Over the last several years, countries across the globe—from the United Kingdom to Japan, Lebanon to Australia—have turned to behavioral science to improve the quality of services that governments provide to their citizens. Commonly called “nudge units,” these offices are charged with leveraging behavioral insights about how people navigate complex decisions and critical transitions in their lives to enhance how policies are designed and implemented.
Simply put, behavioral sciences have entered the mainstream of public policy innovation, development, and implementation. The education sector is experiencing a dramatic expansion of behaviorally-informed strategies to improve student outcomes. From pre-K through tertiary education, researchers and policy makers in communities across the world have implemented a variety of behavioral strategies to improve educational achievement and attainment, both for traditional school-aged youth and for adults who want to finish a degree or credential or acquire new skills and certifications.
Behavioral science approaches to improve education tend to be guided by several core principles. A central strategy is to change policies so that participating in important educational opportunities is the default condition rather than what students have to actively opt in to. Many behaviorally-informed efforts also aim to simplify information to help students and families understand their educational options and make informed choices, and to prompt students to complete important tasks before they miss binding deadlines. In the same way that Netflix uses advanced data science strategies to guide what we purchase, cutting-edge behavioral researchers creatively leverage available individual-level data to provide students and families with personalized pathways that position them for success, and that inform them about beneficial resources and opportunities that students might not otherwise be aware of.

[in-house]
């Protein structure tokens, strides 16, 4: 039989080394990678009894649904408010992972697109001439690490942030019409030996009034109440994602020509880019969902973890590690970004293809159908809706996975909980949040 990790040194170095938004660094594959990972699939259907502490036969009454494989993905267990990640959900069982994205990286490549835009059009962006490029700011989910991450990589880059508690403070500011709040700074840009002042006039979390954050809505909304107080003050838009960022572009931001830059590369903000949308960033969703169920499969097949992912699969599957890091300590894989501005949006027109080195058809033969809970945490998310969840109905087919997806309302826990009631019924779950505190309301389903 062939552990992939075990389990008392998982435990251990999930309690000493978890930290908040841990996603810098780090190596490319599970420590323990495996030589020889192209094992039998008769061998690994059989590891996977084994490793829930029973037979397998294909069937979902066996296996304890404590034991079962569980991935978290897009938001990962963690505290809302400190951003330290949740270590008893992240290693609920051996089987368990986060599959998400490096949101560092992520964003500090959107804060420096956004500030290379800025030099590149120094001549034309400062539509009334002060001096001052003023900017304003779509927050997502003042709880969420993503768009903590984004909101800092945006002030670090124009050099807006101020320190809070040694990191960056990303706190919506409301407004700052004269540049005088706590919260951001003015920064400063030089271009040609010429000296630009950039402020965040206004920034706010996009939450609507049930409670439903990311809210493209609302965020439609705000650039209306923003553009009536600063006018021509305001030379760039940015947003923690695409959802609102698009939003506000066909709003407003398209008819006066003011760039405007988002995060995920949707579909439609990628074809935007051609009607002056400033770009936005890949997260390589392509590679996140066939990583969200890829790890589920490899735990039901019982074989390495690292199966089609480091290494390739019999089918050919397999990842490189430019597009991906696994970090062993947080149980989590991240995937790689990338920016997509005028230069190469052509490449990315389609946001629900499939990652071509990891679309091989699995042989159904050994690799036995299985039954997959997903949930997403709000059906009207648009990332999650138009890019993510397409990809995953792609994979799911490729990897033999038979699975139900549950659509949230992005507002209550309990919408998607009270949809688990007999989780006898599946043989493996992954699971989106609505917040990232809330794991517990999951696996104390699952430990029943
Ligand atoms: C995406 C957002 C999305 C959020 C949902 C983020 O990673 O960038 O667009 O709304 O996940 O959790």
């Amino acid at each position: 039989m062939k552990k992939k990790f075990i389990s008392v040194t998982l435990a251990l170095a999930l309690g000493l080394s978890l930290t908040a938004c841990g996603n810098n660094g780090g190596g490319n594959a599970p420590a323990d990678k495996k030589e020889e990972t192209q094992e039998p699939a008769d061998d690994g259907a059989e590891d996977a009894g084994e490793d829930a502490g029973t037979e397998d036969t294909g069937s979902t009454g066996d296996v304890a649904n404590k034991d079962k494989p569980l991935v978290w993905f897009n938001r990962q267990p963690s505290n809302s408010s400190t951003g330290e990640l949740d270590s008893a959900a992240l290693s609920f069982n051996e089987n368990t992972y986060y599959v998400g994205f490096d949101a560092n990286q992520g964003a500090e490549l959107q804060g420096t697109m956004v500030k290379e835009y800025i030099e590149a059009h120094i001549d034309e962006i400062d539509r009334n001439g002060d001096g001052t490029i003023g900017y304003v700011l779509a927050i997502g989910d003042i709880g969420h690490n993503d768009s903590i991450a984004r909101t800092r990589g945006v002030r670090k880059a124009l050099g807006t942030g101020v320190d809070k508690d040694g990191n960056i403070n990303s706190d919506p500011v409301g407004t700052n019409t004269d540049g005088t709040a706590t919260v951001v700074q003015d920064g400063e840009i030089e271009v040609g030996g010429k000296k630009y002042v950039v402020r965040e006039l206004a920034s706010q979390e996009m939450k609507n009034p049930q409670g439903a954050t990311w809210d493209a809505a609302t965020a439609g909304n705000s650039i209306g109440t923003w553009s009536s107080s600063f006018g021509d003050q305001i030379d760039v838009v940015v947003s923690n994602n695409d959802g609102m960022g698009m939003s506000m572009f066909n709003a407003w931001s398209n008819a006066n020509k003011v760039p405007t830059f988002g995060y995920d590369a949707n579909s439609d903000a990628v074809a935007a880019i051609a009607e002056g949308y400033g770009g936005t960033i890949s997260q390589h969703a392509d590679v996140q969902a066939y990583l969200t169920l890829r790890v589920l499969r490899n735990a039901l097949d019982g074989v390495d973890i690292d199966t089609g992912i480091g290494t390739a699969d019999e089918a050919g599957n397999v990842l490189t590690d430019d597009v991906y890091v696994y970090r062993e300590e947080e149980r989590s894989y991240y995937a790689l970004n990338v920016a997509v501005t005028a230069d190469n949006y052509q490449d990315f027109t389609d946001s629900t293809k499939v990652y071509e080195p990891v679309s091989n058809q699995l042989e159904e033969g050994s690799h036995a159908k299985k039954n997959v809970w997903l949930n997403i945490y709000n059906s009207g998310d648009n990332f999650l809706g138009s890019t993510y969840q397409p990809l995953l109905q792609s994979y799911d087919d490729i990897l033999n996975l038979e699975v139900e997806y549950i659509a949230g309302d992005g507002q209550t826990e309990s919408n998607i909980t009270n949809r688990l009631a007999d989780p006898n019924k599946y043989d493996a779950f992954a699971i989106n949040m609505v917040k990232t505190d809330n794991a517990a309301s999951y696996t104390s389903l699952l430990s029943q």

Researchers, educators, and policy makers can begin applying these principles early on in children’s lives, before they have entered formal schooling, with the goal of reducing achievement gaps that are often pronounced even before children have participated in their first day of primary school. Researchers at Stanford University sent parents of three and four year-old children several text messages a week, prompting the parents to practice concrete pre-literacy strategies with their children. The text messages provided simple guidance about skills that parents could practice during their everyday interactions at home. For instance, one text guided parents, “Say two words that start with the same sound, like happy and healthy. Ask: can you hear the “hhh” sound in happy and healthy?” This intervention led to substantial increases in parental engagement with their children, and meaningful improvements in children’s cognitive performance. This innovative application of behavioral insights also demonstrates the increasingly common integration of technology to effectively provide information, encouragement, reminders, and reinforcement for students and parents to engage in important educational activities.